left her for so long a time before in all er stood right by tbe window, and our
the years they had kept house together. parson said the agony on Iter fuce re­
She did not pass a pleasant evening. minded him of a picture of the cruci­
In spite of tbe good reading that Ut­ fixion. He’s l>een gone about a year
tered tbe sitting room table, amt tbe this time so—but the posy basket! You
dainty box of candy Caleb had tiiouglit- see. Aunty Wade never will accept
fully left for her, and. very early for charity unless. It's so well covered no
Miss Penelope, she prepared to retire. livin' creature could call It that. So
She visited each window and locked we just thought of handing her this
It securely und, forgetting at which posy basket; that $32 would be such
one she began, made the round a sec­
a windfall.”
ond time; then she put out the light
Miss Penelope bad finished. There
and went up to her room. glancing
was no great climax to her plea and
nervously behlud as she ascended each
she lay back a little wearily among
her pillows. Her guest remained silent
Before her own little mirror she
and immovable for a few paluful sec­
looked Into a white, timid face, and,
onds. Then hla eyes sought the posy
leaning toward It, she whispeerd ac­
basket’s hiding place.
cusingly, "Penelope, you're scared;
Miss Penelope sighed hopelessly and
you, wlio bare never been afraid In all
pointed a slim, white finger toward tho
your life. You’re afraid just because
bureau. “Right behind there," she
Caleb Isn't In that other room. What
is there to be afraid of? There's noth­ said.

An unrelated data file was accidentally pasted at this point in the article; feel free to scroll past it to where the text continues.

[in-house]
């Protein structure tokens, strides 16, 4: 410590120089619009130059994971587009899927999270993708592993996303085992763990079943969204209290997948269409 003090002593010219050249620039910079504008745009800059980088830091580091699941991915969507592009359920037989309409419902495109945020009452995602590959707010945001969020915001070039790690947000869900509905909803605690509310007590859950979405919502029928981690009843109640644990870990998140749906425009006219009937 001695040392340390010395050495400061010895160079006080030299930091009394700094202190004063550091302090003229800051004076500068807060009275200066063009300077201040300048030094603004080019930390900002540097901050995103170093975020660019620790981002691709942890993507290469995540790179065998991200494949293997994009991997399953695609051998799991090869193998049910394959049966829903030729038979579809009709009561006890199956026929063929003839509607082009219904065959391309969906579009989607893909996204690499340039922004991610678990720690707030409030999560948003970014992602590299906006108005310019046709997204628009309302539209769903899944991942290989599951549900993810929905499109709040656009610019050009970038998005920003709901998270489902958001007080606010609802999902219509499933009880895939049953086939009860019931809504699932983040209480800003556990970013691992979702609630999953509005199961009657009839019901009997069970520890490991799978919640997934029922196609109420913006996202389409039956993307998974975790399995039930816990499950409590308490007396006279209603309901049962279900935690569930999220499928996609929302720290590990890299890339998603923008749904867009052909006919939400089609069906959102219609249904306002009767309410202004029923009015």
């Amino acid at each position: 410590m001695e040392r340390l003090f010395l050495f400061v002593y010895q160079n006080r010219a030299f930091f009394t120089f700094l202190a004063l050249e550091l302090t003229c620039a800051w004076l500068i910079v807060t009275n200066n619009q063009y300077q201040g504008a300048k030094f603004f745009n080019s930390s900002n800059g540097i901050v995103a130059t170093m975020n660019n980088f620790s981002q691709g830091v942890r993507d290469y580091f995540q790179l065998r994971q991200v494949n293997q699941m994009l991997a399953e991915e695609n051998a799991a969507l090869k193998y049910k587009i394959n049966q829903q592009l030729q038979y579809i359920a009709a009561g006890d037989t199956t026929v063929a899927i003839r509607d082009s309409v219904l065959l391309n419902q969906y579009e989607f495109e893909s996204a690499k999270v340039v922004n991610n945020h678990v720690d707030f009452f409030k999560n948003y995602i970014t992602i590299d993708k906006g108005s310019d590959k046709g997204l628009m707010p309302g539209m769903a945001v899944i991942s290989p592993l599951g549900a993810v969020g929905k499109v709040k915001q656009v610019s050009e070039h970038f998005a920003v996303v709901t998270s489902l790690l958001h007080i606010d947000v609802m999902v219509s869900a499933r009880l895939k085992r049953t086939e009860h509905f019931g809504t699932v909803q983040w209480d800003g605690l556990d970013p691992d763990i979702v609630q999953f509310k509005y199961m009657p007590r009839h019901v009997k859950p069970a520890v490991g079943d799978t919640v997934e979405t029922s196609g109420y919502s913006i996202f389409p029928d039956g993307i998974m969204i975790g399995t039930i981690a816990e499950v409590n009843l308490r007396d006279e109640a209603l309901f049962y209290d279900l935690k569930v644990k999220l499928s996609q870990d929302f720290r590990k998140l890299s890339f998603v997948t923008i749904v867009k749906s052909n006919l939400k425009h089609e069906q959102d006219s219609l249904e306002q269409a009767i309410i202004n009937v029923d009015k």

The man moved uncertainly acroaa
ing for anyone to steal—" but even
the room and disappeared for a mo­
as she accused herself, her eyes fell on
ment in the hiding place of the pre­
tbe gaily-trimmed posy basket on her
cious basket. When he emerged, he
bureau and the crisp greenbacks which
came to the bed and turned his empty
formed the principal part of Its con­
palms toward Miss Penelope.
It was a strange thing to do, but she
The ladles of tbe church and other
frlenda of old Mrs. Wade, at the south took bls hand tn both her soft, wldte
ones and pressed it for a moment to
end of town, were the contributors,
her pink cheek. Then she said. “Good
and Miss Penelope was It* treasurer
and guardian until It should be hung night and God keep you," very much
as a mother might have done. He
tomorrow evening.
slipped noiselessly out the window.
There were 32 of those greenbacks
, and just before he dropped to the
grinning up Into her frightened face
porch he returned her “Good night and
and depending on her for protection.,
Mias Penelope had never bandied a * God keep you.”
With the first streak of dawn. Miss
greet deal of money and she grew
Penelope, In negligee and slippers,
faint with the thought of her responsi­
drew from behind the bureau Aunty
Captiously she made the round of , Wade's posy basket. There lay the 32
greenbacks undisturbed, and. In their
the upper floor ami fastened the win­
midst, a crumpled $2 bill and 63 cents
dow.« ; tremblingly she placed ibe posy
In dimes, pennies and nickels.
basket, with Its brazen greenbacks,
Miss Penelope's eye* filled and her
behind the bureau; then she crept Into
’ lip trembled. Then she drew her own
bed. Her cheeks were flushed and her
pretty hair curled damply about her Inference, as you are at liberty to do.
Her- I« the most Important beauty I
dim-ovvry ot the use. Already lens Of
thousands of men. women and chit- i
drrti ot the llaw are using this Won-